17-Jul-2004 -- We left Walvis Bay at 05:30, final destination for the day being Ongwediva. This roughly 900 km long trip would have seen us reaching Ongwediva by lunchtime, perhaps early afternoon. But being the crazy guys that we are, we looked for an "easy" Confluence and decided on 18S 18E.
Leaving Tsumeb in a northern direction, past the small settlement called Tsintsabis, we reached the "Mangetti block" - this being the end of the good gravel road. After consulting the 1:250,000 map, we easily found the track going straight north on the 18ºE longitude. This track forms the regional border between Kavango and Oshikoto regions and continues north until it reaches the big C45. All we had to do now was to head straight north until we reached the 18ºE latitude. According to the GPS this Confluence was still 80 km north. A "piece of cake", but then we encountered the thick sand...
We stopped the Isuzu to lock the free-wheel hubs, engaged 4-wheel drive and continued. Robert was driving at this stage and found the sand to be extremely difficult. The GPS gave us an estimated travelling time of almost three hours to the Confluence; we were going real slowly! It was quite a laugh when we realised that the hand brake was still engaged...
At 15:00, after two hours of heavy sand, we reached the Confluence. We found the exact coordinates a few metres to the east of the track, therefore in the Kavango region, at an altitude of 1155m. The bushveld scenery, very typical for the Kavango, Baikiaea plurijuga - Pterocarpus antunesii woodland.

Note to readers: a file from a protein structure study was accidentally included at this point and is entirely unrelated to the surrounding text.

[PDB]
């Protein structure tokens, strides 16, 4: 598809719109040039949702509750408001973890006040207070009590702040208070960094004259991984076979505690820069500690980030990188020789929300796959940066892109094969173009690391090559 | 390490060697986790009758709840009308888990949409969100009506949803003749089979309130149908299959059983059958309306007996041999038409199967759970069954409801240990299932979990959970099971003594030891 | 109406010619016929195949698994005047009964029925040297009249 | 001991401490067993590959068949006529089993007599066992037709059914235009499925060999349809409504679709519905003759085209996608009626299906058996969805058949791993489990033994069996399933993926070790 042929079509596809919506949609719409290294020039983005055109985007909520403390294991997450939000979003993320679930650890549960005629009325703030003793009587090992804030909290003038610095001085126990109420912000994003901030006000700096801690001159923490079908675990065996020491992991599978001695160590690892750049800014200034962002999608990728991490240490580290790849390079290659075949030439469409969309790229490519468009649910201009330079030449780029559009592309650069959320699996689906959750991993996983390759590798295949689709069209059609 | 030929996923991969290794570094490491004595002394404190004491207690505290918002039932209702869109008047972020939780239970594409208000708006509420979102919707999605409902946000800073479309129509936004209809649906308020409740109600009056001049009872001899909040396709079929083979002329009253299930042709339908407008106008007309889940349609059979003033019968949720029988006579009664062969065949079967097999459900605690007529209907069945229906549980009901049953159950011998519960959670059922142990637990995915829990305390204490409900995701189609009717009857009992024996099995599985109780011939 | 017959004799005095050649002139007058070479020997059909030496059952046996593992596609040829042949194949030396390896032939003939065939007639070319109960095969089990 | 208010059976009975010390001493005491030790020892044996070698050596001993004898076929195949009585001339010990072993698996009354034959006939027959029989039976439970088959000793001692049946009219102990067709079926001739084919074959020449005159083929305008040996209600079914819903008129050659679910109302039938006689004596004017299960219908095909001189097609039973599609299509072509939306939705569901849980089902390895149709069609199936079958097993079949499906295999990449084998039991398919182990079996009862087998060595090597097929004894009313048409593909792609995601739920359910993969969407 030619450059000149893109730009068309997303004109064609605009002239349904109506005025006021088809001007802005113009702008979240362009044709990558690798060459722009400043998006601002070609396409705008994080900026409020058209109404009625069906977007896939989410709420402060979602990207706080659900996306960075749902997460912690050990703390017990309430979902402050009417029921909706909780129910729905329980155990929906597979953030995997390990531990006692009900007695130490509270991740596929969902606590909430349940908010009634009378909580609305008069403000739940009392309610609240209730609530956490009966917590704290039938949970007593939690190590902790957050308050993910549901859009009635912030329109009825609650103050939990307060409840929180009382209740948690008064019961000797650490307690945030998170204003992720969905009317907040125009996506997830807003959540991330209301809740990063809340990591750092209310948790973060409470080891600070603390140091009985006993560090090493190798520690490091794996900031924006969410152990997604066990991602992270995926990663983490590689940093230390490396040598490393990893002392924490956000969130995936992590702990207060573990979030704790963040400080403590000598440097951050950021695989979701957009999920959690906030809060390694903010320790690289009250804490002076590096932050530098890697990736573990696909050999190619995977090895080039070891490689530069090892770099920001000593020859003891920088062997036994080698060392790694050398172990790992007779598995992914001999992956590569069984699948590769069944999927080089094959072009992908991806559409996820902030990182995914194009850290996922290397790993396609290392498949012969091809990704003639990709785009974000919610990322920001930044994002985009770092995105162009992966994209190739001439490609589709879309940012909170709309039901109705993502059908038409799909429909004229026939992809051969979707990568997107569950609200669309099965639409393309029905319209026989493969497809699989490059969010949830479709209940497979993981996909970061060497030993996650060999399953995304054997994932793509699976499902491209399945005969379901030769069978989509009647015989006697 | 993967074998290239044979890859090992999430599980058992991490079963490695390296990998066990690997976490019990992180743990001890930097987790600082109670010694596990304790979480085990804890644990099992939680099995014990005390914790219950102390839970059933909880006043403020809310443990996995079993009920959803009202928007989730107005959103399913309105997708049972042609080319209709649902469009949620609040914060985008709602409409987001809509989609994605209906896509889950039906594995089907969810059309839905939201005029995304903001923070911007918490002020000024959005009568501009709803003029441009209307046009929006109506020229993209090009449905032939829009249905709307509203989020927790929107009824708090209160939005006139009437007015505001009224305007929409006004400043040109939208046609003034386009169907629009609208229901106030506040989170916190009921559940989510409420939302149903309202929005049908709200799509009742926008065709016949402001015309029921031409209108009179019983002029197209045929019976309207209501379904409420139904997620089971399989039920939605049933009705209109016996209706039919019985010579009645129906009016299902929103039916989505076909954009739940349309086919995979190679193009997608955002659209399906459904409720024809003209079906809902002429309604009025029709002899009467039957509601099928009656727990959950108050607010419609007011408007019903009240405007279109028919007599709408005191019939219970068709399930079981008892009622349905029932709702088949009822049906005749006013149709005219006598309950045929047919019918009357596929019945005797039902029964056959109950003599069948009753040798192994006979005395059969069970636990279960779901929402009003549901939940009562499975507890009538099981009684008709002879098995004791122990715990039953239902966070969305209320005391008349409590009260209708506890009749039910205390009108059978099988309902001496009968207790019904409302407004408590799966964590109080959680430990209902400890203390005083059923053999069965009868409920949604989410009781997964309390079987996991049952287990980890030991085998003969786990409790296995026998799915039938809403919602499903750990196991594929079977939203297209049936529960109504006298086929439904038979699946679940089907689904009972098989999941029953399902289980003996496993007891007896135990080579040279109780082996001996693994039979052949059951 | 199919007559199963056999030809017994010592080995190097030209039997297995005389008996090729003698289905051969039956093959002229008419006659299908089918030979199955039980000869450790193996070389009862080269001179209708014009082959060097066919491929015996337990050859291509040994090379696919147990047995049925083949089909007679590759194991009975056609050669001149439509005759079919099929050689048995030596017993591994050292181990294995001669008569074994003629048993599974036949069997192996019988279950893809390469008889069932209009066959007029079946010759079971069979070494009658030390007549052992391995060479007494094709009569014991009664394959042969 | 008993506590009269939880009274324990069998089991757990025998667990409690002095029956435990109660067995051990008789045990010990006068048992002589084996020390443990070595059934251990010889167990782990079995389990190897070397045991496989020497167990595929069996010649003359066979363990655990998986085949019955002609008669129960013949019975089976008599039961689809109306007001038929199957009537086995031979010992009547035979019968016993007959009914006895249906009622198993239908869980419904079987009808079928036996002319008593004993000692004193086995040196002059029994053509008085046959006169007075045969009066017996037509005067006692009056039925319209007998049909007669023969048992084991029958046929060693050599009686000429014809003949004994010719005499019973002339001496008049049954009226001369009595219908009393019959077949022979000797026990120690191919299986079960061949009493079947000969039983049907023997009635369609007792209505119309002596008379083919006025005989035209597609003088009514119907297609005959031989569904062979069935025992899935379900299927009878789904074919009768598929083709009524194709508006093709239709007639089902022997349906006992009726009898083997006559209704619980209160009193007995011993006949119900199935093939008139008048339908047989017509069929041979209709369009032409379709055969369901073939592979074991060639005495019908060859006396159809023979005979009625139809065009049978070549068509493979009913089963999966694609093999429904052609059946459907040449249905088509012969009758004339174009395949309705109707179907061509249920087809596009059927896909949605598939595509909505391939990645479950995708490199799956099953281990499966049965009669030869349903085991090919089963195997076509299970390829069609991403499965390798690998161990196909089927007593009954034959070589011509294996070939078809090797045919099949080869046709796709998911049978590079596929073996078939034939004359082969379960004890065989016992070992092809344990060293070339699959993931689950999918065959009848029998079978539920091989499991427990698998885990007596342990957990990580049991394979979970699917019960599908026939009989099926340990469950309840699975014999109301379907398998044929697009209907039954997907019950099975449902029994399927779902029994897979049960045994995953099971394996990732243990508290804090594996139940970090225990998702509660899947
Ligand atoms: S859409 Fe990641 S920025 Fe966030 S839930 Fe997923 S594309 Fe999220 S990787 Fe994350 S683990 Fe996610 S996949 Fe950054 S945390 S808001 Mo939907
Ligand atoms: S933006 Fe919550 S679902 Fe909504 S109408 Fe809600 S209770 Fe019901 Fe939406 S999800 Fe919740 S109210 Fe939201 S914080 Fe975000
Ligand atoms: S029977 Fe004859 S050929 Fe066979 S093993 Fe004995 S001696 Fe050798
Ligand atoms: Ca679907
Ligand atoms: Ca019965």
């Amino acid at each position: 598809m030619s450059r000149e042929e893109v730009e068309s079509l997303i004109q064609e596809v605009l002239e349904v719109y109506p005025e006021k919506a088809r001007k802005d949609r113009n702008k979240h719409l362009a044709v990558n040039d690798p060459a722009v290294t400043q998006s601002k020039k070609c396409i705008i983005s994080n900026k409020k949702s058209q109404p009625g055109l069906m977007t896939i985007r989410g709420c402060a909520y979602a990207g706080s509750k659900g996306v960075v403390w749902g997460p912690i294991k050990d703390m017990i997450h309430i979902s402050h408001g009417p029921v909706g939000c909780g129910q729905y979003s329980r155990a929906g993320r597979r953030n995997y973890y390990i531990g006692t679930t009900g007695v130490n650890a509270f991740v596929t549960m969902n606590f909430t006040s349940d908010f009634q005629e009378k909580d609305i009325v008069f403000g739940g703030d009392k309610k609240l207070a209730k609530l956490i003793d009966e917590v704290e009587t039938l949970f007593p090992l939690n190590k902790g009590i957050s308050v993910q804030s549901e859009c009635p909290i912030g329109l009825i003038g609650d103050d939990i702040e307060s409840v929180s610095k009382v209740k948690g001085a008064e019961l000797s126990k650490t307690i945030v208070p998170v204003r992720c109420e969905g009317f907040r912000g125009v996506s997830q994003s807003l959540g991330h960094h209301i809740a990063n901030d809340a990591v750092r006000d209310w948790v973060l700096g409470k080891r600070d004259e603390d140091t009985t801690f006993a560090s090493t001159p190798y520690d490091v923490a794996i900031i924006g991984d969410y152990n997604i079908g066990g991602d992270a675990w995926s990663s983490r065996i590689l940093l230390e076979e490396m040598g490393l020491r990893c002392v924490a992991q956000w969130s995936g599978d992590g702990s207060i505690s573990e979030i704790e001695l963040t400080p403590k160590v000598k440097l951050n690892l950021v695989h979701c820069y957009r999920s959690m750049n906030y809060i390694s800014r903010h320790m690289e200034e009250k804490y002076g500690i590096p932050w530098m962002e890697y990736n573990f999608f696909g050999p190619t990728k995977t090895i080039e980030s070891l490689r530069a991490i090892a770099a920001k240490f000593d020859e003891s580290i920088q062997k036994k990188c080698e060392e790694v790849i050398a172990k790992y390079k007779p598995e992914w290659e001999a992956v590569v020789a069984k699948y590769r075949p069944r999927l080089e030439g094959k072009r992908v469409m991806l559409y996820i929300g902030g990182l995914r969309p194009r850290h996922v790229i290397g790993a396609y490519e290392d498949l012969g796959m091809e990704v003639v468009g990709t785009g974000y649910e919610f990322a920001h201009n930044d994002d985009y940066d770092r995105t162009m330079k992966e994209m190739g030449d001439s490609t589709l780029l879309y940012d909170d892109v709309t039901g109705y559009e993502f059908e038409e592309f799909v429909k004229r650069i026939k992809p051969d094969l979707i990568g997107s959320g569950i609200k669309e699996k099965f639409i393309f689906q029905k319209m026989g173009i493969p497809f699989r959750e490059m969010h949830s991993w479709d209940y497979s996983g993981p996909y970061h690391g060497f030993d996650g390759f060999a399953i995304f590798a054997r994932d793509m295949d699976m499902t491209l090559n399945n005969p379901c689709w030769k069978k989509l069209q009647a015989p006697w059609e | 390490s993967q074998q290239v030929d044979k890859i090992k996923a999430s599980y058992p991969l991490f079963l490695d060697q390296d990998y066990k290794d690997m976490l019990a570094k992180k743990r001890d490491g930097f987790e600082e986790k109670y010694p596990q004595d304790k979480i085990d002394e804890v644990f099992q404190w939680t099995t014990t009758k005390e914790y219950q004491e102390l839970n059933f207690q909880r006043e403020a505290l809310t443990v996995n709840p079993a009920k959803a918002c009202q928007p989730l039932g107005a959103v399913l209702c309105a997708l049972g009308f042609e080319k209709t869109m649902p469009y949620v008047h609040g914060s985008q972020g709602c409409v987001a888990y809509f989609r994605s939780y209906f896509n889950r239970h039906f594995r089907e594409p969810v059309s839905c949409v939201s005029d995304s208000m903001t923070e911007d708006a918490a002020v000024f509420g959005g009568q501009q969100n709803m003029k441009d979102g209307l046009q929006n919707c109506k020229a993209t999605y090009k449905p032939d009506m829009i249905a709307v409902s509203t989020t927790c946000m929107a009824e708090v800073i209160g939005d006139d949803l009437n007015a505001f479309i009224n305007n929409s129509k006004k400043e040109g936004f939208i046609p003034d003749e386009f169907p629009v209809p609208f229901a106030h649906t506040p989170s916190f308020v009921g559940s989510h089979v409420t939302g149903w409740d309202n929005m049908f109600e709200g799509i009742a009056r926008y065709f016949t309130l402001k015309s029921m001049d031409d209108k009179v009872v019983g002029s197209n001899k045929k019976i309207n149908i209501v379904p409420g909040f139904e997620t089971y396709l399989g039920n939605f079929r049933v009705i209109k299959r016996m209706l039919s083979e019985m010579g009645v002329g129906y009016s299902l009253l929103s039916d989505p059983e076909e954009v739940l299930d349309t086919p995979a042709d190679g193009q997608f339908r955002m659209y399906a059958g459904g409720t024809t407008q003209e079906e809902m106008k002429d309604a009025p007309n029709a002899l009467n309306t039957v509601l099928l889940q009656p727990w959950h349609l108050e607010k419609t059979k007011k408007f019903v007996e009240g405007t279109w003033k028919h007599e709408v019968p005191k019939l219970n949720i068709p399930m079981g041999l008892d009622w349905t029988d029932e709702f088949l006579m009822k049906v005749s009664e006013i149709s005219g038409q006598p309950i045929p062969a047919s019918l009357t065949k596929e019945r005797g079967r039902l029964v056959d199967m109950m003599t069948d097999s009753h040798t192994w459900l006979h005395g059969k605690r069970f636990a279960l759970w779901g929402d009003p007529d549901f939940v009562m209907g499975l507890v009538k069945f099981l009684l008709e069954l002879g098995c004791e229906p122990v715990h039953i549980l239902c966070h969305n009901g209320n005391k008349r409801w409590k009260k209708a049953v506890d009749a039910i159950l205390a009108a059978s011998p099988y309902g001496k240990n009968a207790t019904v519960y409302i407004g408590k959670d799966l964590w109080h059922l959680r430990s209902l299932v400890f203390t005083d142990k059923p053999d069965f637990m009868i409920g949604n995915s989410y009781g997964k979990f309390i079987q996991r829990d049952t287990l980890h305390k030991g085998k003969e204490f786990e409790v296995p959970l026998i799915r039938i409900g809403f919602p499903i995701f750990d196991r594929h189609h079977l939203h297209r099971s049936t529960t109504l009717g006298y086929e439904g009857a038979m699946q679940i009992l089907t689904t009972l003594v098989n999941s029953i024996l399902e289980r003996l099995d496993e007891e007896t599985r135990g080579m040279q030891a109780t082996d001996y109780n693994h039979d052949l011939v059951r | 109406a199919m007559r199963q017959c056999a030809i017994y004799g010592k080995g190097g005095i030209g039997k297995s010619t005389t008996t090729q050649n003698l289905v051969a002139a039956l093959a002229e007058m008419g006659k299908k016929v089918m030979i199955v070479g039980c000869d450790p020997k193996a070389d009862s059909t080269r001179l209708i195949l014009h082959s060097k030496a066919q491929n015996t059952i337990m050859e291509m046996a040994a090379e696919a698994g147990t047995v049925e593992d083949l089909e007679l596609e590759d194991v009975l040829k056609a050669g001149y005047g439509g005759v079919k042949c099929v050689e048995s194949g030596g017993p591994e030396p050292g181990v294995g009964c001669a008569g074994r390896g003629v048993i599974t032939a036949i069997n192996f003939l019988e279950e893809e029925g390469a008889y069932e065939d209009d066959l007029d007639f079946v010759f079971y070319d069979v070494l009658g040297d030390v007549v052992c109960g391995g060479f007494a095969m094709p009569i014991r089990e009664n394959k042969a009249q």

We continued north towards the C45, not exactly sure how far to go and how the track would continue. It was also obvious that this track is seldom travelled. It is for sure a track that should preferably be travelled by at least two vehicles. Great care needs to be taken not to puncture the vehicles' tyres by driving over sharp roots, left because of the recent clearing operation. Another hazard we encountered were endless amounts of steel wire, lining the track.
The beautiful woodland continued, with indigenous trees such as the Zambezi teak, Sand corkwood, Carrot tree, Marula, and Wild teak. After another 42.3 km we eventually reached the C45. The condition of the track along the 18ºE longitude reminded me somewhat of the famous 55 km between Khaudum and Katere, only that this track had been a total of 120 km long!
Our "supposed to be lunchtime" destination in Ongwediva was finally reached at 19h30, but we had visited another Confluence, Robert's first.